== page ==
As part of the urgent stadium upgrades to ensure the ballpark met the standards of a Major League franchise, the Blue Jays upgraded all of the infield and several feet into the outfield.
Marnie Starkman, the Blue Jays' Senior Vice President of Marketing and Business Operations, said that the infield upgrades and the new bulbs in the stadium's light fixtures will both be permanent at the stadium. The infield was upgraded after a visit by the Blue Jays' head groundskeeper.
"We felt better replacing it," Starkman said. "A lot of it was the lip...between the infield and the grass was just too significant. In speaking to both the [Pittsburgh] Pirates and [Boston] Red Sox, who replaced their infield, we just made the decision that it was the best decision."
Mike Buczkowski of Rich Baseball said parts of the outfield were upgraded because that is where the tarp drains in the event of rain.
"...Not that we're going to get any rain while they're here," he said. "But if we do, it will help drain the field quicker."
Some of the temporary upgrades will be seen on the field, including the extended dugouts, but most are behind the scenes. The batting cage at the stadium is now the site of the Blue Jays' clubhouse and the players will take their practice swings on the main concourse of the stadium.
"The graphics and amount of amenities that the Blue Jays thought about for these players is impressive," Buczkowski said. "I said to people, 'If you closed your eyes and walked in and opened them, you might think you're at the Rogers Centre.' That's the length they've gone to make the players feel at home and make Buffalo their home for the remainder of the season. Our hope is for the postseason as well."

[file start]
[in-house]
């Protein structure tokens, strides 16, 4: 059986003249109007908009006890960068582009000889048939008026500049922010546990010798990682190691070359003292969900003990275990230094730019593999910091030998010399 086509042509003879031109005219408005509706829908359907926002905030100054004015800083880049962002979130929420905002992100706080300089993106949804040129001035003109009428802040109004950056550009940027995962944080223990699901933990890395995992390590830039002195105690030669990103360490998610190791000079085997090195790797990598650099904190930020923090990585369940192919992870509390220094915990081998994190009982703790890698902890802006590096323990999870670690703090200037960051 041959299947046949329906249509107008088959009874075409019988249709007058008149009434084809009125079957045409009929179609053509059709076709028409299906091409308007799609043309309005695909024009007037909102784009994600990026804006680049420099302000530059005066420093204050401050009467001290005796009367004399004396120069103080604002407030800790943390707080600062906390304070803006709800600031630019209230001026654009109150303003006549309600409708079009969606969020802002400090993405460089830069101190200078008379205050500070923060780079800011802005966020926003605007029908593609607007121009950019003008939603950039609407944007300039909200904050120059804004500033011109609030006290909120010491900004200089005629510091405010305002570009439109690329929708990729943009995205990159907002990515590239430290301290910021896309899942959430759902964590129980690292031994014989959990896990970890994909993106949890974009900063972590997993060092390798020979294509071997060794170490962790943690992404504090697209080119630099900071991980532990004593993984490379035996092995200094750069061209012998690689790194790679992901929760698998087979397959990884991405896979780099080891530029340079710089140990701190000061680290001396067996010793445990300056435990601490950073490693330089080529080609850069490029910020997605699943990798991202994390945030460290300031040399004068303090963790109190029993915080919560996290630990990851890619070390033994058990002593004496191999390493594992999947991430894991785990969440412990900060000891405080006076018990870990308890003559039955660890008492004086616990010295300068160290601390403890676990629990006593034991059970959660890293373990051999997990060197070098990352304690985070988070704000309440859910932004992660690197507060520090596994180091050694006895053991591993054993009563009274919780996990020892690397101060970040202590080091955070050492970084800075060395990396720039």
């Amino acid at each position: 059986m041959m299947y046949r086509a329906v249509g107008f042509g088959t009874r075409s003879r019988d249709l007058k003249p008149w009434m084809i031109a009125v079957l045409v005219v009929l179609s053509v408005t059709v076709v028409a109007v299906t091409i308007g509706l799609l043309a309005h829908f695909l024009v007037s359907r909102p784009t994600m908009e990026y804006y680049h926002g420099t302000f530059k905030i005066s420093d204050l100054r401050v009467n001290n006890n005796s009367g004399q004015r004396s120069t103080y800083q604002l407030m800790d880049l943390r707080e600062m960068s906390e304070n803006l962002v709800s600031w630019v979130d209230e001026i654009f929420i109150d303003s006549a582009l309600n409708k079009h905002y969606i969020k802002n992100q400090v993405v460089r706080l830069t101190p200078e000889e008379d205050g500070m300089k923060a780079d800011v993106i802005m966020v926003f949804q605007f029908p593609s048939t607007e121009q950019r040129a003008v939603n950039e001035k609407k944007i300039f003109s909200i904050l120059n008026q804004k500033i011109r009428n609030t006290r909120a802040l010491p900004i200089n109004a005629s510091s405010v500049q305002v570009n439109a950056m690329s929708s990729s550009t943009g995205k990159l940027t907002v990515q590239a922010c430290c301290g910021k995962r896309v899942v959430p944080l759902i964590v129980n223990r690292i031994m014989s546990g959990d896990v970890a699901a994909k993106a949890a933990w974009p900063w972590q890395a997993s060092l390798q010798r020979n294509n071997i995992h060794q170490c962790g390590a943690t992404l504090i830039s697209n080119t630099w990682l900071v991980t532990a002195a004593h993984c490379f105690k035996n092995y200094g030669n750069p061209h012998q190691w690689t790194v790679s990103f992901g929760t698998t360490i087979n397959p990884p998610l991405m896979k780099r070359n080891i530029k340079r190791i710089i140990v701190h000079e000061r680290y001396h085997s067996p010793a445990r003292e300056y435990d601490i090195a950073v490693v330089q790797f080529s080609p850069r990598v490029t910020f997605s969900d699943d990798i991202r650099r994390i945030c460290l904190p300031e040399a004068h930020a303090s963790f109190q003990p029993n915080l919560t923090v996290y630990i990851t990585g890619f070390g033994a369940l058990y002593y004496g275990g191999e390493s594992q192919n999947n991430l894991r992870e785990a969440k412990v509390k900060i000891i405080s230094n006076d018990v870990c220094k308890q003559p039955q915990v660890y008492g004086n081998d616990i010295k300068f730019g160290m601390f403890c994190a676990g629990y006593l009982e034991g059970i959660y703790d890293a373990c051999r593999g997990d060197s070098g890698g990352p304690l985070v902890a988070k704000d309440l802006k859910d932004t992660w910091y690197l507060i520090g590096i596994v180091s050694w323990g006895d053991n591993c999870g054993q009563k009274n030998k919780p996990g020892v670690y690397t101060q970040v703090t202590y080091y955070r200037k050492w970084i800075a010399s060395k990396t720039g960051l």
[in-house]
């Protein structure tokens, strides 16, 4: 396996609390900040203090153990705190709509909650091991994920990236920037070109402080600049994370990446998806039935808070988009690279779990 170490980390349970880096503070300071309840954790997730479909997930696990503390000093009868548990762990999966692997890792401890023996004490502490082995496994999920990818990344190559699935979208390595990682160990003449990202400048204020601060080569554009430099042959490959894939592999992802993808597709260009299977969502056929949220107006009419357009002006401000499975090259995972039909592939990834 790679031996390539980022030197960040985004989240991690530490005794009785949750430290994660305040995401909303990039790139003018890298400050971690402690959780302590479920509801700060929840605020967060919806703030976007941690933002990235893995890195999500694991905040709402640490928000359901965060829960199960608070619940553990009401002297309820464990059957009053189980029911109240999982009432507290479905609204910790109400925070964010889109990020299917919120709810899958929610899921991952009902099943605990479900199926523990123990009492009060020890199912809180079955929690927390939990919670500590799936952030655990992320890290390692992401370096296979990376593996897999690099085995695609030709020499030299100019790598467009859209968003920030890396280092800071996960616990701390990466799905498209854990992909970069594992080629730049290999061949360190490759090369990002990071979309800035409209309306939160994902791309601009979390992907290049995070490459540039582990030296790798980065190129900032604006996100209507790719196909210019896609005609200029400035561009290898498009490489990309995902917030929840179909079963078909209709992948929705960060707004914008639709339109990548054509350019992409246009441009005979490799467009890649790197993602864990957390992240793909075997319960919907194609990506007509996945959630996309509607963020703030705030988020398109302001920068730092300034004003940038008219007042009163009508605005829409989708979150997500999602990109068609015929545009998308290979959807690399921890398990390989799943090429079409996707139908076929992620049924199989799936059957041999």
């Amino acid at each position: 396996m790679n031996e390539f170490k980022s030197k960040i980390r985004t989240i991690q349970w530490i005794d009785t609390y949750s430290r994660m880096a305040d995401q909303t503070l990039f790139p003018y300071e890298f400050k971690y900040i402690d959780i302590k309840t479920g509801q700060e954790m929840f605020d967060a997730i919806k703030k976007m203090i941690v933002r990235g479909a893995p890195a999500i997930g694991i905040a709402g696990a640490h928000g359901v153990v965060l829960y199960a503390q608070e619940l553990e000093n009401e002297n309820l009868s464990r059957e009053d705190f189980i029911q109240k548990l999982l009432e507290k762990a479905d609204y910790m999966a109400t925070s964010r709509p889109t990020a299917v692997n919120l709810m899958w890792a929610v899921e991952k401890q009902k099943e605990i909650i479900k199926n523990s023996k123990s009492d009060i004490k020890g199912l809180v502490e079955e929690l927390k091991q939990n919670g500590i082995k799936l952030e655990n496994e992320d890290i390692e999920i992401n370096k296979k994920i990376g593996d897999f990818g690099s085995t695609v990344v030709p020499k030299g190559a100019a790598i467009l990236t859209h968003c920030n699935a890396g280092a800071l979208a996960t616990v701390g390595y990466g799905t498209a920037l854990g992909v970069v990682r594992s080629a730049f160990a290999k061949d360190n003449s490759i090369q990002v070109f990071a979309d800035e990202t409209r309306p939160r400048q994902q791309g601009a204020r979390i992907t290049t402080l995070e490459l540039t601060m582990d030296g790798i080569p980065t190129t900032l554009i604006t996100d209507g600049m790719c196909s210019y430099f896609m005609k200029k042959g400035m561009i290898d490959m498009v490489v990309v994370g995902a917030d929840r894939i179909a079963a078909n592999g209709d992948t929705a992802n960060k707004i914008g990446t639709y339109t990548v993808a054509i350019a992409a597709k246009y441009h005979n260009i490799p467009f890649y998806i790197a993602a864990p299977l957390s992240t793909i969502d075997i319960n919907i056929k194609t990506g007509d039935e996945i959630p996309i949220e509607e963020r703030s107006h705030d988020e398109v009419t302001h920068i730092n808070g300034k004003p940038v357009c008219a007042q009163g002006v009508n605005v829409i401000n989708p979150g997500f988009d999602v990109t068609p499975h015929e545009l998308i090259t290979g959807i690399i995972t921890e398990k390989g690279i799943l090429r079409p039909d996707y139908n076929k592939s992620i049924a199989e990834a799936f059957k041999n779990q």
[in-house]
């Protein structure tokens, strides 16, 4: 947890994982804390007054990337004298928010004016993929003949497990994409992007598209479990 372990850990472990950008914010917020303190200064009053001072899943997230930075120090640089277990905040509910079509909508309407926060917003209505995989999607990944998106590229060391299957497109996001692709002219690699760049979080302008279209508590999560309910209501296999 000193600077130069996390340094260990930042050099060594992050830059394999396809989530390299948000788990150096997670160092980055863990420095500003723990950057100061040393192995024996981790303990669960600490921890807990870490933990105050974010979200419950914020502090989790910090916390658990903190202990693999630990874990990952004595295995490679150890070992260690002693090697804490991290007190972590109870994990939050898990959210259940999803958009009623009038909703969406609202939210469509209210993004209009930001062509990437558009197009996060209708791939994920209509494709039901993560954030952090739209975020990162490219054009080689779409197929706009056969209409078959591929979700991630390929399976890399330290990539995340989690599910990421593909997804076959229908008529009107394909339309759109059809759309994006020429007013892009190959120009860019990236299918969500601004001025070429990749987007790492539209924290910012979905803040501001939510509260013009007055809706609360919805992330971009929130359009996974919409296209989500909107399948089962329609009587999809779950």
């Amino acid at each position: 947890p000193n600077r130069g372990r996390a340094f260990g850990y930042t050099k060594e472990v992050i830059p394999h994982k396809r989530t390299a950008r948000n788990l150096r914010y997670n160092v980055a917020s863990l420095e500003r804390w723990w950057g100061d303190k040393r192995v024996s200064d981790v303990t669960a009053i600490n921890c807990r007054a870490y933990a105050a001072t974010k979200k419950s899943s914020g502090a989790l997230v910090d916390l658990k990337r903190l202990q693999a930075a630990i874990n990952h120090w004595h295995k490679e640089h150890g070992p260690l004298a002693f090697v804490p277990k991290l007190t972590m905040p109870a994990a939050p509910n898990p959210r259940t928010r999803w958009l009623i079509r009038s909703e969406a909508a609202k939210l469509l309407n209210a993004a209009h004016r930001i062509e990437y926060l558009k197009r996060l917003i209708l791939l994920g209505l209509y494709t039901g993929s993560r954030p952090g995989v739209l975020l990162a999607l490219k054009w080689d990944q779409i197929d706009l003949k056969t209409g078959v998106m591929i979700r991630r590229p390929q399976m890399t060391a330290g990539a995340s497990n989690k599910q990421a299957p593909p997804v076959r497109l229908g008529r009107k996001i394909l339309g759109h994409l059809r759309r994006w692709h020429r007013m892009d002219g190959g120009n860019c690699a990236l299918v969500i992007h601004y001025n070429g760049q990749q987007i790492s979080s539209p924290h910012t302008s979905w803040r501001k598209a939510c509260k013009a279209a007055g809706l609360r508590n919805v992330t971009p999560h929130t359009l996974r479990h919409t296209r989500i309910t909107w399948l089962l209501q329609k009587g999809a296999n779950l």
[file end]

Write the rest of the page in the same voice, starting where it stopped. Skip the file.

It is unknown exactly how much the Blue Jays spent to upgrade the stadium, though it was described as "significant". The City of Buffalo spent nearly $759,000 to upgrade netting and for a new freight elevator, though that money was earmarked previously and is not new money being spent.
After the season, some changes such as the carpeting and paint job may remain, though the batting cage will need to return to the clubhouse area. Specifics about what stays and what goes is still to-be-determined.
Fans are not allowed at any Major League Baseball game this season due to the restrictions caused by the COVID-19 pandemic. Buffalo Police Captain Jeff Rinaldo said there will be officers at the stadium on game days to ensure fans do not try to gather in attempts to watch the game.
"There has been fencing and other screening that went on around the stadium," Rinaldo said. "There will be no real place to view the game outside the stadium. The Blue Jays have went to extensive lengths to ensure that. There will be no permitted tailgating in any of the surrounding lots. We ask the citizens and community to be good hosts and watch the games on TV and help to ensure the games go off without a hitch."
That may not stop some people from wanting to view the game. Rinaldo again assured that there was double-fencing put up to ensure the games can't be viewed from the outside.
"I would just ask people not to really waste time coming down hoping the Bisons or Blue Jays miss something," he said.
Ballplayers for the Blue Jays and visiting teams will be quarantined in their hotels unless they have to be at the stadium for a game or a meeting. Rinaldo said there will be temporary traffic closures around the ballpark when the teams come and go from the stadium. There will be no restrictions to traffic during games.